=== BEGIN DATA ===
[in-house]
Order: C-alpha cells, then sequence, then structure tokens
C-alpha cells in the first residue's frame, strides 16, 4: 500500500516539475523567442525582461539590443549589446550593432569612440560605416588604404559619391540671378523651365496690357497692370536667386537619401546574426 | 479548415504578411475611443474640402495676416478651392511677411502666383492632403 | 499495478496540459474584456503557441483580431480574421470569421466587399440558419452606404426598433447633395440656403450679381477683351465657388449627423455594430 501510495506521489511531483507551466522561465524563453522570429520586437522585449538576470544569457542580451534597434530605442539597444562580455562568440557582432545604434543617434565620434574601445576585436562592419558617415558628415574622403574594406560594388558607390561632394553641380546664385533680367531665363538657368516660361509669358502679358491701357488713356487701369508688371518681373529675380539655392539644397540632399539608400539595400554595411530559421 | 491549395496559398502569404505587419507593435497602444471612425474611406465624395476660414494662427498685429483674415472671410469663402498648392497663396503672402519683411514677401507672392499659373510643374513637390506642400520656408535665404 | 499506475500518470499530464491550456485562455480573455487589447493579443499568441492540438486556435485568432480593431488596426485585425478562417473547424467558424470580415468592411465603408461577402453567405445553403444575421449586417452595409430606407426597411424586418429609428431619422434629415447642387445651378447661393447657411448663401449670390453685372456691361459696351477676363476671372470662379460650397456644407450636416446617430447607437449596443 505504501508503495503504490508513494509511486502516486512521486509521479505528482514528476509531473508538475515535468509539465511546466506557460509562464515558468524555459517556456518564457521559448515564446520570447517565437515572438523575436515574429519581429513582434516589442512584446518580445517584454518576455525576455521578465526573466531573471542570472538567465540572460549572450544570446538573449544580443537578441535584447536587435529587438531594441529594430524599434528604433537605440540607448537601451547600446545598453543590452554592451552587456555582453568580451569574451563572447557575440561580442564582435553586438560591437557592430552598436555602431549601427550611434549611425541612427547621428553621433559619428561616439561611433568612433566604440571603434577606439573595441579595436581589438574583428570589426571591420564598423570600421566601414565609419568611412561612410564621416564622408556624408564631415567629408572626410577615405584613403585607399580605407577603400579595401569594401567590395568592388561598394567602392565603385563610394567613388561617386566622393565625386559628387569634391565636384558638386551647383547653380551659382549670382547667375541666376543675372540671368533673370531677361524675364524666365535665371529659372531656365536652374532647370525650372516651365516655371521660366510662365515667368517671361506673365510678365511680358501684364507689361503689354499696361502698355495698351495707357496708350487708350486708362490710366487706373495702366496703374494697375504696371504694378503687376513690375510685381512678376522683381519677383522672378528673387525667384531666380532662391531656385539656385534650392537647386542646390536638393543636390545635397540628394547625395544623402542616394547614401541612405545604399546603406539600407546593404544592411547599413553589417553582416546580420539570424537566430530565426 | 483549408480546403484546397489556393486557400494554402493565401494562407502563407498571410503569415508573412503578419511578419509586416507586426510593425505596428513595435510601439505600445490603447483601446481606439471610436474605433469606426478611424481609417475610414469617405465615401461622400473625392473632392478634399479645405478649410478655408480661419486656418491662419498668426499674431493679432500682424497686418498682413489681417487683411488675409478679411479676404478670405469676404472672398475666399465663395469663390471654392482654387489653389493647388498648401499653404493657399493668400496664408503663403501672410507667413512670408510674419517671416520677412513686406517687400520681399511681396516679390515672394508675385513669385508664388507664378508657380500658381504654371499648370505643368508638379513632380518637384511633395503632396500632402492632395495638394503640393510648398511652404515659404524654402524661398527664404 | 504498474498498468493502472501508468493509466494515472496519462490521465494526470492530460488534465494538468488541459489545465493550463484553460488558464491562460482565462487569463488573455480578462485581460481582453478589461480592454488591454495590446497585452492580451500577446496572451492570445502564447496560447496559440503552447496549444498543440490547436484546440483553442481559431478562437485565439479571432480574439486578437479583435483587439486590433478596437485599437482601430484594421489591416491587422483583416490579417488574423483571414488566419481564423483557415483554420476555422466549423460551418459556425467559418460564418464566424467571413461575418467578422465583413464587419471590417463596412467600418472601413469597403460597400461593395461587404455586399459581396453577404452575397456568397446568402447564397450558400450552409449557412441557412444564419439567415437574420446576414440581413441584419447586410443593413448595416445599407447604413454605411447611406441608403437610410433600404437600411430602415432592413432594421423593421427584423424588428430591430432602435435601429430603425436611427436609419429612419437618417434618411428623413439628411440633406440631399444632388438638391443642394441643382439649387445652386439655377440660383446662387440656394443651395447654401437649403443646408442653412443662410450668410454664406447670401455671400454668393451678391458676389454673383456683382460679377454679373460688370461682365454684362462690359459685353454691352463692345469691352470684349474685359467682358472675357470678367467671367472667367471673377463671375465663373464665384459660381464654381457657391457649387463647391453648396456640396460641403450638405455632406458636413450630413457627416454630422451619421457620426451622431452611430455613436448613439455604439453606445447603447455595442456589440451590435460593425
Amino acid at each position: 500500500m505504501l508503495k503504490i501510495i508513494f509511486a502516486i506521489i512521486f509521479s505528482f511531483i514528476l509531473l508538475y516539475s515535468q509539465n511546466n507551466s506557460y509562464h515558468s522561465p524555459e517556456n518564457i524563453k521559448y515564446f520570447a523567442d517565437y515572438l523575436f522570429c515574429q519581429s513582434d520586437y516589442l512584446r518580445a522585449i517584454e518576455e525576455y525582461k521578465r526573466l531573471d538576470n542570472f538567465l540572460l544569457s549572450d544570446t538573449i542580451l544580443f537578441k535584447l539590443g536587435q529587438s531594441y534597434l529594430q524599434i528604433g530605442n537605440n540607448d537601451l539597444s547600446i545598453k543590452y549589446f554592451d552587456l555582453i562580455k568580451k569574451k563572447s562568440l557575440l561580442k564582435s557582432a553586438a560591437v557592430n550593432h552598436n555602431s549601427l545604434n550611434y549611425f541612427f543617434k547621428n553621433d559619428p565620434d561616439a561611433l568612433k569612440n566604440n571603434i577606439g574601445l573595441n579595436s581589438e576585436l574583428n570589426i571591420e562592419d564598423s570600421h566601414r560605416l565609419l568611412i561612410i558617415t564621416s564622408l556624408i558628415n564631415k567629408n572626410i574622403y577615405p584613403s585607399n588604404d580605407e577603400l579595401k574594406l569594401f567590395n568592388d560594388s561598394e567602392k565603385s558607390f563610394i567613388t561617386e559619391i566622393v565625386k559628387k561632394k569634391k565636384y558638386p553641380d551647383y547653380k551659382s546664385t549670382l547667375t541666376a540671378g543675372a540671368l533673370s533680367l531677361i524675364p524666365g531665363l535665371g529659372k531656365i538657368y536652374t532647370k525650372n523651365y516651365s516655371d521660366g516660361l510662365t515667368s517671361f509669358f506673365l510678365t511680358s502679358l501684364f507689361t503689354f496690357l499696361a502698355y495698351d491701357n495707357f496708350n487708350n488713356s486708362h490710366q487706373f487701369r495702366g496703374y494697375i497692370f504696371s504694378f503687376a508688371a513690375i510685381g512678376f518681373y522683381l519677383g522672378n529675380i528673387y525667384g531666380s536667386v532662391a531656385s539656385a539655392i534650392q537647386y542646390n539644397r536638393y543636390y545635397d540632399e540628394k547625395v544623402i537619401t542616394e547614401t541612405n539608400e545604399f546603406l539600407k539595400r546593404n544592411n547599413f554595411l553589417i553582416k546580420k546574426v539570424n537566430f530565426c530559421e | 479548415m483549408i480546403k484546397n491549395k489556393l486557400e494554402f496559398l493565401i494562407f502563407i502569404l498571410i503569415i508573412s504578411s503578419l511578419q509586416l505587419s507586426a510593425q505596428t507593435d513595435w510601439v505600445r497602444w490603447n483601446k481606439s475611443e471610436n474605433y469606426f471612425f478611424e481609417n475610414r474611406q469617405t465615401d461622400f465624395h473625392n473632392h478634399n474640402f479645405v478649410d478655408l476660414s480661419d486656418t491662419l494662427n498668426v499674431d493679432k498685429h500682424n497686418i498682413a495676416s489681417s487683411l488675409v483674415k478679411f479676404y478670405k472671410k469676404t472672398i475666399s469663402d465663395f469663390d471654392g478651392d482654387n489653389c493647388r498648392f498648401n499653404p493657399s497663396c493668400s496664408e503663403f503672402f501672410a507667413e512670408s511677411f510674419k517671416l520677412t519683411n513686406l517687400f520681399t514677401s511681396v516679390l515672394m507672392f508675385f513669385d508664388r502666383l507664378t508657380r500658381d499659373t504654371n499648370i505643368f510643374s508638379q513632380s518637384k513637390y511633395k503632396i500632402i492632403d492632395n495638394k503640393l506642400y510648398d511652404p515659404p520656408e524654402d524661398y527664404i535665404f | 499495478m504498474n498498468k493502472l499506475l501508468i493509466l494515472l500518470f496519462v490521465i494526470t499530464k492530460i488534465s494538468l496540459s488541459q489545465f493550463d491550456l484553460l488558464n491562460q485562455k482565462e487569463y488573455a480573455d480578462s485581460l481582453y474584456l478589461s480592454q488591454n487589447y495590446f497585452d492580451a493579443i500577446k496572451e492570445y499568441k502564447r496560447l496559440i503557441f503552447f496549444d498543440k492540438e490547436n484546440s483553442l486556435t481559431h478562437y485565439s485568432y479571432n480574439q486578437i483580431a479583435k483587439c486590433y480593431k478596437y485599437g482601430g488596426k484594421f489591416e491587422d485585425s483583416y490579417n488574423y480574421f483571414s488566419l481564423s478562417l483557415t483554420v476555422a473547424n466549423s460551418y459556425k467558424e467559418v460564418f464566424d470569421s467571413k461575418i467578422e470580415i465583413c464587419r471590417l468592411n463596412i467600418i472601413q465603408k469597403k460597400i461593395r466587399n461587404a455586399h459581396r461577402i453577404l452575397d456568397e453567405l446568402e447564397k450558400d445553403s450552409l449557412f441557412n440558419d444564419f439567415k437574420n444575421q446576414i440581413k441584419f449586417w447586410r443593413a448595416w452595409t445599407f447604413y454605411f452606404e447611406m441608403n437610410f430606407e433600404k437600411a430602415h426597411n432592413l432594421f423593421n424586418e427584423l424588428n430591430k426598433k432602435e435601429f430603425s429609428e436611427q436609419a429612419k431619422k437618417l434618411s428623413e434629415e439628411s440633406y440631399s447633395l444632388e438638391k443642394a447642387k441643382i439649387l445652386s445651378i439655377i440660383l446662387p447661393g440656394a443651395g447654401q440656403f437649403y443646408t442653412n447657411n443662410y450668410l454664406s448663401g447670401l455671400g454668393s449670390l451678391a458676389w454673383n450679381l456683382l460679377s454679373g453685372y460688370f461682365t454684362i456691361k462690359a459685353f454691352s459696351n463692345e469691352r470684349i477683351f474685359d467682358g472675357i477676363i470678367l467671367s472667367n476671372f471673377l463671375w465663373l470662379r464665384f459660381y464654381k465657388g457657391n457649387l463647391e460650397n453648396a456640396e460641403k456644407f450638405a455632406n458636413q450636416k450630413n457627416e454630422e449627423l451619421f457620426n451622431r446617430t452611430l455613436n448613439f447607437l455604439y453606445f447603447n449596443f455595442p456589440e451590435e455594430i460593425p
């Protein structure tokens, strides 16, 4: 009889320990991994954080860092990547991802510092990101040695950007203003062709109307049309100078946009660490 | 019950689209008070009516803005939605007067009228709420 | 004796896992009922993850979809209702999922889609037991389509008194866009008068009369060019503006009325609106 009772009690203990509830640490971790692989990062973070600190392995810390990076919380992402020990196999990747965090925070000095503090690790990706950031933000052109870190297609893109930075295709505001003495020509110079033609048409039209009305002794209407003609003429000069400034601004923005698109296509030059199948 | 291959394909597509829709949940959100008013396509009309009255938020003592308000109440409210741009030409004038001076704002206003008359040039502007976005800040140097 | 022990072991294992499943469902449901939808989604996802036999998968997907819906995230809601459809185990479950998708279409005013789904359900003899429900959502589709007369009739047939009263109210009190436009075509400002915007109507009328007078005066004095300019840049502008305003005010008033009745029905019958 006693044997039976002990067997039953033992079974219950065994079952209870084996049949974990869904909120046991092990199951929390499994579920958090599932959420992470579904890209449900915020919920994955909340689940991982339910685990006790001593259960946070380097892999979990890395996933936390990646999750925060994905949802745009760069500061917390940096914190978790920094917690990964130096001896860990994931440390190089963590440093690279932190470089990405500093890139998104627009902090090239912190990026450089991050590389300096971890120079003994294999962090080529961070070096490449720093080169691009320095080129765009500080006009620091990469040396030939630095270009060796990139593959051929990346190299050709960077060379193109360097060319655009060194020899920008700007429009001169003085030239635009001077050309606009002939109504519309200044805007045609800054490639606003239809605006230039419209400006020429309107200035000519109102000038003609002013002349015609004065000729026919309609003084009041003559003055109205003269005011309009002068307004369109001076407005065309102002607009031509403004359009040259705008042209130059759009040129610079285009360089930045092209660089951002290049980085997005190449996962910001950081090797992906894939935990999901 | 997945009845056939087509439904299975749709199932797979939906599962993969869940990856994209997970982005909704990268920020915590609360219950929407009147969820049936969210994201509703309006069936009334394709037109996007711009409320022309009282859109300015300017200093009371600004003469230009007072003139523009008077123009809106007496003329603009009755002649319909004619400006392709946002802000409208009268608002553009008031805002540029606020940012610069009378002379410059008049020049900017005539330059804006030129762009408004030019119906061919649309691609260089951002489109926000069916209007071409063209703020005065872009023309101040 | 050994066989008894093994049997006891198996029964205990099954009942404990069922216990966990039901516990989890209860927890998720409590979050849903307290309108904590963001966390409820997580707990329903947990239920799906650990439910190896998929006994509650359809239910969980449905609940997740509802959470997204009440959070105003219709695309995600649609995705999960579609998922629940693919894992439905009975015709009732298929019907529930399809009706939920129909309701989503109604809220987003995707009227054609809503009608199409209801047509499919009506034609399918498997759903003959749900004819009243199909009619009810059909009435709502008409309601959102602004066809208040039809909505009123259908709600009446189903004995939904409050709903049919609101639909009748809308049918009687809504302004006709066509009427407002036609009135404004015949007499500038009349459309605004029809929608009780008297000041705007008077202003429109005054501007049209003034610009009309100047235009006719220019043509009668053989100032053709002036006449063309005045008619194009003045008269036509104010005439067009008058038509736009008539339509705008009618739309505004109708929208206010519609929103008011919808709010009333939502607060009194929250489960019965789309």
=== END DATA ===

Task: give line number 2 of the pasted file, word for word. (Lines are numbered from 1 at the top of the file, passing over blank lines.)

Order: C-alpha cells, then sequence, then structure tokens